Understanding Operating Systems 30 Banker’s Algorithm Based on a bank with a fixed amount of capital that operates on the following principles: No customer will be granted a loan exceeding bank’s total capital. All customers will be given a maximum credit limit when opening an account. No customer will be allowed to borrow over the limit. The sum of all loans won’t exceed the bank’s total capital. OS (bank) must be sure never to satisfy a request that moves it from a safe state to an unsafe one. Job with smallest number of remaining resources < = number of available resources
Understanding Operating Systems 31 Problems with Banker’s Algorithm 1. As they enter system, jobs must state in advance the maximum number of resources needed. 2. Number of total resources for each class must remain constant. 3. Number of jobs must remain fixed. 4. Overhead cost incurred by running the avoidance algorithm can be quite high. 5. Resources aren’t well utilized because the algorithm assumes the worst case. 6. Scheduling suffers as a result of the poor utilization and jobs are kept waiting for resource allocation.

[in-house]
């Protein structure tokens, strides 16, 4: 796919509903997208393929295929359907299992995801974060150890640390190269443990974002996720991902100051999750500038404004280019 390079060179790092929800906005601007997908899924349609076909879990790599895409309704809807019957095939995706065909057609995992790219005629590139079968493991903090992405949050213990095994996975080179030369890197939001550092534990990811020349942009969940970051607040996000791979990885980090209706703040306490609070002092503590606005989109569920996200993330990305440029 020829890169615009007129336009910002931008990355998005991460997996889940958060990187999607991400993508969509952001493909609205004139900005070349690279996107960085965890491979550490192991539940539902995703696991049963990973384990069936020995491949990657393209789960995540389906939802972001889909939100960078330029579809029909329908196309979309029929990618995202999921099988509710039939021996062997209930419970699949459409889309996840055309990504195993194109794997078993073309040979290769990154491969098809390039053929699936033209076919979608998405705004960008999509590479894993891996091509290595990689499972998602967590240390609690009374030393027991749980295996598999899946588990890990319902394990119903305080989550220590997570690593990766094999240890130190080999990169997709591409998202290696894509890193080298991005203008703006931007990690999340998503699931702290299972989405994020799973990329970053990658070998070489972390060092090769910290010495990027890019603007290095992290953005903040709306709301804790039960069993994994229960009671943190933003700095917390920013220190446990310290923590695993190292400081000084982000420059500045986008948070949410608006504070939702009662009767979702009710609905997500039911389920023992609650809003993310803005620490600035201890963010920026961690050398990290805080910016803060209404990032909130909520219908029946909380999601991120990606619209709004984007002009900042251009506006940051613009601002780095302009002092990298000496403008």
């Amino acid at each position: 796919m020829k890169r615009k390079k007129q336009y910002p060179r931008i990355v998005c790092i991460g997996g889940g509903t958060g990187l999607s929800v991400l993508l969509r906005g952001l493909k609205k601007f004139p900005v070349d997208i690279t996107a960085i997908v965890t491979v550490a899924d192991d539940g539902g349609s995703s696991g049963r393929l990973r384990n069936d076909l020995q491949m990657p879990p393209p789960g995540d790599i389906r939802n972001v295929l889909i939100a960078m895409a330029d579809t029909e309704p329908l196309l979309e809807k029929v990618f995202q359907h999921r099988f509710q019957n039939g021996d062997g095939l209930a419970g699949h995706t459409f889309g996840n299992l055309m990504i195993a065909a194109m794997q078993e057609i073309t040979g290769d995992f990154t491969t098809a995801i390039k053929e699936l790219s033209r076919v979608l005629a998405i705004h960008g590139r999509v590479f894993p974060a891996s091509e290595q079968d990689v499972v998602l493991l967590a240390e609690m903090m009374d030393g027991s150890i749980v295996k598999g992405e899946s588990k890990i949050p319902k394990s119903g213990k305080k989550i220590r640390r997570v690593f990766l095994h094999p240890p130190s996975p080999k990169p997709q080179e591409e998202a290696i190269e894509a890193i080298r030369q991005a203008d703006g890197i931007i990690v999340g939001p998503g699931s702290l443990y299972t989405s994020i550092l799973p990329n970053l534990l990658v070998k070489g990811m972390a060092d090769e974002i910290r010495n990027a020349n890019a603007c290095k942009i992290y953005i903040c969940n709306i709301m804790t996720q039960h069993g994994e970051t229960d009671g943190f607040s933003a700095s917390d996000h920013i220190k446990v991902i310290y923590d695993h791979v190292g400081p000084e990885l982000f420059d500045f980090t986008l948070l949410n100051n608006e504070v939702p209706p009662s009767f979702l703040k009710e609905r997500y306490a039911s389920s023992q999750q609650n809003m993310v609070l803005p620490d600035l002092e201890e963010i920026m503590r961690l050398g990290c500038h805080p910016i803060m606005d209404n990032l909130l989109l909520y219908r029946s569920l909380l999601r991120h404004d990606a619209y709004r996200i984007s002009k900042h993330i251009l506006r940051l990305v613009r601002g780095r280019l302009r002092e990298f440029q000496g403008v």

Understanding Operating Systems 32 Detection Use directed graphs to show circular wait which indicates a deadlock. Algorithm used to detect circularity can be executed whenever it is appropriate.
Understanding Operating Systems 33 Reducing Directed Resource Graphs 1. Find a process that is currently using a resource and not waiting for one. Remove this process from graph and return resource to “available list.” 2. Find a process that’s waiting only for resource classes that aren’t fully allocated. – Process isn’t contributing to deadlock since eventually gets resource it’s waiting for, finish its work, and return resource to “available list.” 3. Go back to Step 1 and continue the loop until all lines connecting resources to processes have been removed.
Understanding Operating Systems 35 Recovery Once a deadlock has been detected it must be untangled and system returned to normal as quickly as possible. There are several recovery algorithms, all requiring at least one victim, an expendable job, which, when removed from deadlock, frees system. 1.Terminate every job that’s active in system and restart them from beginning. 2.Terminate only the jobs involved in deadlock and ask their users to resubmit them.